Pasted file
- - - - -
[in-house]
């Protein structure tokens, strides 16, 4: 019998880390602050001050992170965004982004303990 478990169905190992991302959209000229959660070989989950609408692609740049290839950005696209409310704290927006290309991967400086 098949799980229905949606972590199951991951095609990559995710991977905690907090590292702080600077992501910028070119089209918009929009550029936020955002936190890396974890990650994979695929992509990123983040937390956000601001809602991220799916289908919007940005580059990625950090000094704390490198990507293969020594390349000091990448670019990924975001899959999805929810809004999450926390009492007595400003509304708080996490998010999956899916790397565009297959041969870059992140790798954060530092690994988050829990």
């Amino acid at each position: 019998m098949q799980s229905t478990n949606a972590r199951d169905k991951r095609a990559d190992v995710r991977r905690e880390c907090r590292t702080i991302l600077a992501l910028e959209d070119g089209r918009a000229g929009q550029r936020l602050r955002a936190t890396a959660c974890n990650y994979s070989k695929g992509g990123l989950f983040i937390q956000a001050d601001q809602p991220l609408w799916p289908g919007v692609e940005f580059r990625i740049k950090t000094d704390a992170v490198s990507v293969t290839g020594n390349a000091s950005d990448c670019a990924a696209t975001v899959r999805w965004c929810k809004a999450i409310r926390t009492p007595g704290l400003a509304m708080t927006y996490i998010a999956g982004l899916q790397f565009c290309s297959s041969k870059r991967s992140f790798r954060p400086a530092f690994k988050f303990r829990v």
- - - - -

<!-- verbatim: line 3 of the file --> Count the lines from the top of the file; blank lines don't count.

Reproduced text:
């Amino acid at each position: 019998m098949q799980s229905t478990n949606a972590r199951d169905k991951r095609a990559d190992v995710r991977r905690e880390c907090r590292t702080i991302l600077a992501l910028e959209d070119g089209r918009a000229g929009q550029r936020l602050r955002a936190t890396a959660c974890n990650y994979s070989k695929g992509g990123l989950f983040i937390q956000a001050d601001q809602p991220l609408w799916p289908g919007v692609e940005f580059r990625i740049k950090t000094d704390a992170v490198s990507v293969t290839g020594n390349a000091s950005d990448c670019a990924a696209t975001v899959r999805w965004c929810k809004a999450i409310r926390t009492p007595g704290l400003a509304m708080t927006y996490i998010a999956g982004l899916q790397f565009c290309s297959s041969k870059r991967s992140f790798r954060p400086a530092f690994k988050f303990r829990v």